the history of
le morne brabant
The majestic Le Morne Brabant, in Le Morne (also known as “Le Morne Cultural Landscape”) is located in the Southwestern tip of our island. This iconic site has been declared as a World Heritage Site by the UNESCO since July 06, 2008 to preserved the memory of Maroonage (runaway slaves) legacy in Mauritius.
Mauritius’ history is a chequered yet captivating one and it’s packed with juxtaposing acts of slavery and freedom, inequality and forbearance and misfortunes and attractiveness. Loads of people may not grasp that this marvelous natural spot actually take part in an incredibly notable part in Mauritius past.
In 1639 the first slaves were brought to the island from Madagascar under the Dutch East India Company Era to work on the sugarcane and tobacco plantations as well as to fell ebony trees. Later, when commerce was opened in 1769 to the French, huge numbers of slaves were brought in from other places in Africa as well as India.
After a long period of time, enslavement was finally put to an end under British rule in 1835 however before this occurred, Le Morne Brabant was utilized as a hiding place and cover for escaped slaves in the 18th and early 19th century. These fugitives’ slaves, of which over time there were quite a few, were entitled as ‘Maroons’.
Le Morne provided them with a good hideout; it had unthinkably steep cliffs which were hard to pass over (especially concealed), it was a secluded mountain and it was largely wooded which provided the slaves with a good obstruction to the outside world and a sense of defense. Here, they arranged themselves in little settlements on the summit (which spans approximately 12 hectares) and in the caves found along the sides of the mountain.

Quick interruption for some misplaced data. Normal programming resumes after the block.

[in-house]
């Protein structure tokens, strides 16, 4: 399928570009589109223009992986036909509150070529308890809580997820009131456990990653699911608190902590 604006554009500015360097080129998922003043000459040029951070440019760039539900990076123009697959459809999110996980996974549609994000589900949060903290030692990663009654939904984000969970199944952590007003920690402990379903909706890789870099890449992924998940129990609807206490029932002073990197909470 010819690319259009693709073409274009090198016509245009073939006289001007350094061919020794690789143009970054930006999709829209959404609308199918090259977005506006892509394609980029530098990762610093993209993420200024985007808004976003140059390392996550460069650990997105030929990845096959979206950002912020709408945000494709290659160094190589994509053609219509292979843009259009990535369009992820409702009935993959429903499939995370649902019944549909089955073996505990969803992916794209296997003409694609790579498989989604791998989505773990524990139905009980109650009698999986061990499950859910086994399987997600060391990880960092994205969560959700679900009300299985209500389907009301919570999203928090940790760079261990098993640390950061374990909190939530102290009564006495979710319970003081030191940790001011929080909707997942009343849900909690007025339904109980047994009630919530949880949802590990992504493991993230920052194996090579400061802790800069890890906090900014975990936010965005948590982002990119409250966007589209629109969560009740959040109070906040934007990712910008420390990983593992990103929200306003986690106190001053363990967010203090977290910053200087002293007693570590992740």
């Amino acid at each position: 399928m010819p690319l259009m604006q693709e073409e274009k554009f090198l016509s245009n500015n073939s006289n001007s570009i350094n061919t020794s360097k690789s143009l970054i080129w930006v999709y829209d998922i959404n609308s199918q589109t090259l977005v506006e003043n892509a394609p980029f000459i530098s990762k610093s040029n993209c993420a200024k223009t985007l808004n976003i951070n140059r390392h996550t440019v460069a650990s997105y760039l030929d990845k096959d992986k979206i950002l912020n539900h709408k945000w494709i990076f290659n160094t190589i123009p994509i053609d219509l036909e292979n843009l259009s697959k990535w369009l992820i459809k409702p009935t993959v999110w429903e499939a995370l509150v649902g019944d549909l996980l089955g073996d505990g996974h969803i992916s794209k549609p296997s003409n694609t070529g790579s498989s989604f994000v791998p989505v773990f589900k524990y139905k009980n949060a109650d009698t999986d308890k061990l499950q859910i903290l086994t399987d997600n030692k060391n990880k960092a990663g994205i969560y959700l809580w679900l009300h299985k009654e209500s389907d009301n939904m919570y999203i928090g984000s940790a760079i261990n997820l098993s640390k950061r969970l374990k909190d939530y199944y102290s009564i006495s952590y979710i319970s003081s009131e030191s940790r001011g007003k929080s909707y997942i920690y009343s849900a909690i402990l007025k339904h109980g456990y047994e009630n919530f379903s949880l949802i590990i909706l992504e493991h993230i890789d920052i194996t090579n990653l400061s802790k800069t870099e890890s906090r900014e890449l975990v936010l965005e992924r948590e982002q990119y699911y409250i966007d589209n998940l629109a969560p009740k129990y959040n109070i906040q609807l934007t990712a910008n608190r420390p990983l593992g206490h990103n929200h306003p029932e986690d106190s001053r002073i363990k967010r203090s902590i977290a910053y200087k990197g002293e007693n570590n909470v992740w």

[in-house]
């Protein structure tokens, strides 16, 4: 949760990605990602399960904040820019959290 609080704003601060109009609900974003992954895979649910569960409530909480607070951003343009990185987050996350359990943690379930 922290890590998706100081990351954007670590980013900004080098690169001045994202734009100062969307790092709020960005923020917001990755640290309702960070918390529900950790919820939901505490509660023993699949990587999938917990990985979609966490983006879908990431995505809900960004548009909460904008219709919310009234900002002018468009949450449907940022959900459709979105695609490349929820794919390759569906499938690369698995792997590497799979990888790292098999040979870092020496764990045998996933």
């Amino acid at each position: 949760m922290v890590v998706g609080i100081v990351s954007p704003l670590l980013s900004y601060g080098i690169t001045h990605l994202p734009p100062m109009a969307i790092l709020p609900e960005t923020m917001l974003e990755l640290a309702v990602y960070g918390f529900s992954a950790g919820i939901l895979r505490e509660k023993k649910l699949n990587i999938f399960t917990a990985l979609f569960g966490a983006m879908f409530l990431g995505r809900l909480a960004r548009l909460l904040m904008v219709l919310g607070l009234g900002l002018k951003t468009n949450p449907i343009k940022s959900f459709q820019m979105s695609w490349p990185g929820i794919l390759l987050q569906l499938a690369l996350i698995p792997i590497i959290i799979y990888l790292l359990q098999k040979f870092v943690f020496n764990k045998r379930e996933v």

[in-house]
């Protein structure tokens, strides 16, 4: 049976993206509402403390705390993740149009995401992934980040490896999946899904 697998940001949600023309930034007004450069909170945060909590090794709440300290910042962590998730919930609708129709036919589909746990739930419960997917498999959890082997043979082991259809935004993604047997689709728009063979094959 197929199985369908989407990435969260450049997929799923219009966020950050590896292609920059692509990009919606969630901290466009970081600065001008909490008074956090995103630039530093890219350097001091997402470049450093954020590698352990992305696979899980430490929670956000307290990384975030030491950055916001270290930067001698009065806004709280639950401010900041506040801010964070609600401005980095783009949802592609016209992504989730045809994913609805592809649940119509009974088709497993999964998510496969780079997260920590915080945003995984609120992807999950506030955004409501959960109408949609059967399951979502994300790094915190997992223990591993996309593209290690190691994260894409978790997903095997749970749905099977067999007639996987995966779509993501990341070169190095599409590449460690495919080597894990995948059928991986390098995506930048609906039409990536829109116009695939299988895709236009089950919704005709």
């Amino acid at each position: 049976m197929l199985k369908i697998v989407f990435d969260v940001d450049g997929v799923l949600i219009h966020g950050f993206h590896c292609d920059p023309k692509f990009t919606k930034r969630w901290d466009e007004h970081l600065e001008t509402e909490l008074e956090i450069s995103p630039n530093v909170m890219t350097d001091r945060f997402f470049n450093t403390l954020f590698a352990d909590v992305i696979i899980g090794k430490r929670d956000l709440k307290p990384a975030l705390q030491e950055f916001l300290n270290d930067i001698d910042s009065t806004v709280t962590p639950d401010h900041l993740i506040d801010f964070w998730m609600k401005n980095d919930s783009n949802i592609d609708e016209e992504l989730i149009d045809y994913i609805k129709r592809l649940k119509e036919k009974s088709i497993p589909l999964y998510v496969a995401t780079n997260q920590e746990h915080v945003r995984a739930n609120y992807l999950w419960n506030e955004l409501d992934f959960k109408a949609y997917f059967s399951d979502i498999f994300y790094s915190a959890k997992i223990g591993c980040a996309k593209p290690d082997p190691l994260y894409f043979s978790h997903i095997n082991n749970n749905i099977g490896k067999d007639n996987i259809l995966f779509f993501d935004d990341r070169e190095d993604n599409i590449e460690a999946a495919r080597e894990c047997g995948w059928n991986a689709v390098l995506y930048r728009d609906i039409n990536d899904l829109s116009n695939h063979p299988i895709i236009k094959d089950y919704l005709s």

Many of the Maroons settled here for some time until slavery was eliminated (and indentured labourers were introduced, mostly from India) on the 1st of February 1835, when the slaves would be released but instead, disaster struck. It is said that on the day slavery was abolished members of the army started to climb Le Morne Brabant with the objective of informing the slaves that they were free. Sadly, due to an enormous wariness of the authorities (technically their captors), the slaves instantly thought the army had been sent to recapture them and chose to jump to their deaths instead of risk recapture. They chose death over slavery. A tragic and hapless happening that could so easily have been avoided.
On the 1st of February each year the annual Commemoration of the Abolition of Slavery is celebrated at the International Slave Route Monument which sits at the foot of Le Morne Brabant, across the way from the public beach. Today, the basaltic mountain stands as a symbol of peace and a reminder of the struggle of the slaves, as well as the importance of freedom.